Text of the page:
A massive storm is affecting the western United States, dropping heavy rain and causing floods, mudslides, and evacuations. Significant flooding is expected in parts of drought-stricken California and western Nevada. At least three people have lost their lives by Monday, January 9, 2017. A series of Pacific storm systems will continue to impact the region through midweek, NWS warned, bringing periods of rain and snow, some of which could be heavy, to many areas. 

The storm, stretching all the way from Hawaii, has prompted the evacuation of hundreds of homes in northern Nevada and triggered flooding and mudslides that blocked major highways and stranded motorists in Northern California on Sunday, January 8, 2017.

A wind gust of 278 km/h (173 mph) was measured in the Sierras. A state of emergency has been declared in Nevada.

The Truckee River breached its banks in south Reno on Sunday, January 8, prompting the evacuation of at least 400 homes, some 1 300 people. The river was expected to peak about 1.8 m (6 feet) above flood stage Monday morning in neighboring Sparks, where several feet of water is expected to flood an industrial area where 25 000 people work, The Weather Channel reported.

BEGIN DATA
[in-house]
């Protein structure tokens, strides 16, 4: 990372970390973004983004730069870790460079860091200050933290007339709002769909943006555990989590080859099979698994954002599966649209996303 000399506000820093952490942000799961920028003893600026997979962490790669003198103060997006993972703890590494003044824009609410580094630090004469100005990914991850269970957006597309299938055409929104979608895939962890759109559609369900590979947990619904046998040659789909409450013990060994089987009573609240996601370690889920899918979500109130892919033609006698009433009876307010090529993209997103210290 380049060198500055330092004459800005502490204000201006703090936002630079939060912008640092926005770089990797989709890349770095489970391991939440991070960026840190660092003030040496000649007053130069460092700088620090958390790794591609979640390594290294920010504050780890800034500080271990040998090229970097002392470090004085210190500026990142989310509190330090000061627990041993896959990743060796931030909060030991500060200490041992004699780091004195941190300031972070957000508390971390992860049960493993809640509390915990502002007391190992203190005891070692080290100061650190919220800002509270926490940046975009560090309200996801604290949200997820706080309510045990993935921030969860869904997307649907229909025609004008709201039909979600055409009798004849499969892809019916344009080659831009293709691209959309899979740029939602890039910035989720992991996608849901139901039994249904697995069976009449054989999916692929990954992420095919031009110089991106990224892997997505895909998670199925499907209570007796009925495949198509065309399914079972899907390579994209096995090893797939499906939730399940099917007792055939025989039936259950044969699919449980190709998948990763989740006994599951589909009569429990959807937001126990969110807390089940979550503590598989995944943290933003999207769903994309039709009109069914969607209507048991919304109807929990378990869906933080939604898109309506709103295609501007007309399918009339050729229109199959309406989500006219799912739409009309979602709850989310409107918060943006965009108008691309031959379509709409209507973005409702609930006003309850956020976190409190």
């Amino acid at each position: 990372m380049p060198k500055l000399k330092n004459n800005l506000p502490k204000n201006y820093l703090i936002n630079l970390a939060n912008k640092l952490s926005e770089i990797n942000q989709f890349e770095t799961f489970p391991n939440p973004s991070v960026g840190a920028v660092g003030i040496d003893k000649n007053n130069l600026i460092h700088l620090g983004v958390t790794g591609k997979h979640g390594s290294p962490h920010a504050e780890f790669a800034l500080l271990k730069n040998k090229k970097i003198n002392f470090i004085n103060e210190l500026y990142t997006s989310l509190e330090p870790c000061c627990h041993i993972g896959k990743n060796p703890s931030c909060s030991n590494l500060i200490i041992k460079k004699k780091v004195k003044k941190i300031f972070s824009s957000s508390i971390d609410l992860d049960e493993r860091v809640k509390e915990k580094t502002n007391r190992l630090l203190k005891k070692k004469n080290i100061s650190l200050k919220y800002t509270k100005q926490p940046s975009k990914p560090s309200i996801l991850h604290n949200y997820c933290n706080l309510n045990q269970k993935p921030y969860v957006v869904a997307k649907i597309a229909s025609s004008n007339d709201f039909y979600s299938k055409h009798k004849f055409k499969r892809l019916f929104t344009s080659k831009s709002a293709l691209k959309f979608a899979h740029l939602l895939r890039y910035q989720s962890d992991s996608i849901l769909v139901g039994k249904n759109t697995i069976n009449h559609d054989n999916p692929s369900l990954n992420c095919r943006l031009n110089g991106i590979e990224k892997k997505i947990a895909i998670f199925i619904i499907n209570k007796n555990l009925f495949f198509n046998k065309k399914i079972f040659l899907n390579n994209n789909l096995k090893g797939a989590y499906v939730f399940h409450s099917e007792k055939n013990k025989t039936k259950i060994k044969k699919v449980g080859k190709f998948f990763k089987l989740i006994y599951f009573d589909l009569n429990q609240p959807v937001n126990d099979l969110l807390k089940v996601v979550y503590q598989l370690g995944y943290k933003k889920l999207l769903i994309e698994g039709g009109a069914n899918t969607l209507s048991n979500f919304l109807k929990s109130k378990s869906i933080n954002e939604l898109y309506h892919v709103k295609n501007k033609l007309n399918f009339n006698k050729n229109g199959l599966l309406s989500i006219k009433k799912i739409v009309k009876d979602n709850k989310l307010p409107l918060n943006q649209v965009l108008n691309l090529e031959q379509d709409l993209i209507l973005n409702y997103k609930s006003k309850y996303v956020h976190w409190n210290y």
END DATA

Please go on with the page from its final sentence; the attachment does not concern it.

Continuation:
This is a serious flood situation,” the National Weather Service said in a special flood statement late Sunday. Flood warnings continue along much of the Sierra’s eastern front and western Nevada into Tuesday. The Russian River in California’s Sonoma County has also breached its banks, prompting the closure of area schools.

Authorities were also watching rising water levels of Cosumnes, Merced and American. All roads leading to Yosemite National Park’s valley floor remain closed amid fears that the Merced river could overflow and cause major flooding.

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.@WashoeSheriff RAVEN took these great photos of the Truckee River yesterday afternoon.